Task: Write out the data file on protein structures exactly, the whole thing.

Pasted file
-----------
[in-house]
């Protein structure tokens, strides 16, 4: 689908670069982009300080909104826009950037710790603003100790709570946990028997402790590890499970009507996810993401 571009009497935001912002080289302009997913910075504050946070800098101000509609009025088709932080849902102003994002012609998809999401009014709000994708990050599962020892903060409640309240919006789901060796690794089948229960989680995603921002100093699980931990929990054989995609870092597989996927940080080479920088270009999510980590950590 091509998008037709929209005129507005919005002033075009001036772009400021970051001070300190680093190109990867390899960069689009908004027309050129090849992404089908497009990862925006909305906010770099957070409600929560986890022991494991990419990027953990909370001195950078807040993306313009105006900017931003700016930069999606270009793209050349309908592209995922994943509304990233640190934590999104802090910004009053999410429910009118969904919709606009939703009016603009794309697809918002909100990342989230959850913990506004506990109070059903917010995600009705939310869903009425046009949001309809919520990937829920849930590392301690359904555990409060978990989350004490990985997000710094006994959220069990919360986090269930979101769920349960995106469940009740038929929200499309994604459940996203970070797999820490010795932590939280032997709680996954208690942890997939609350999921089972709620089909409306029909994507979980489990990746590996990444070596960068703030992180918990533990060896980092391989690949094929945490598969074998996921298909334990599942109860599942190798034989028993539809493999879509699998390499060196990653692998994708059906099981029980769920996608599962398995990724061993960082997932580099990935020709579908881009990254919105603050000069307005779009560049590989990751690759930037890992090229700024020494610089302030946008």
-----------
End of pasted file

[in-house]
């Protein structure tokens, strides 16, 4: 689908670069982009300080909104826009950037710790603003100790709570946990028997402790590890499970009507996810993401 571009009497935001912002080289302009997913910075504050946070800098101000509609009025088709932080849902102003994002012609998809999401009014709000994708990050599962020892903060409640309240919006789901060796690794089948229960989680995603921002100093699980931990929990054989995609870092597989996927940080080479920088270009999510980590950590 091509998008037709929209005129507005919005002033075009001036772009400021970051001070300190680093190109990867390899960069689009908004027309050129090849992404089908497009990862925006909305906010770099957070409600929560986890022991494991990419990027953990909370001195950078807040993306313009105006900017931003700016930069999606270009793209050349309908592209995922994943509304990233640190934590999104802090910004009053999410429910009118969904919709606009939703009016603009794309697809918002909100990342989230959850913990506004506990109070059903917010995600009705939310869903009425046009949001309809919520990937829920849930590392301690359904555990409060978990989350004490990985997000710094006994959220069990919360986090269930979101769920349960995106469940009740038929929200499309994604459940996203970070797999820490010795932590939280032997709680996954208690942890997939609350999921089972709620089909409306029909994507979980489990990746590996990444070596960068703030992180918990533990060896980092391989690949094929945490598969074998996921298909334990599942109860599942190798034989028993539809493999879509699998390499060196990653692998994708059906099981029980769920996608599962398995990724061993960082997932580099990935020709579908881009990254919105603050000069307005779009560049590989990751690759930037890992090229700024020494610089302030946008």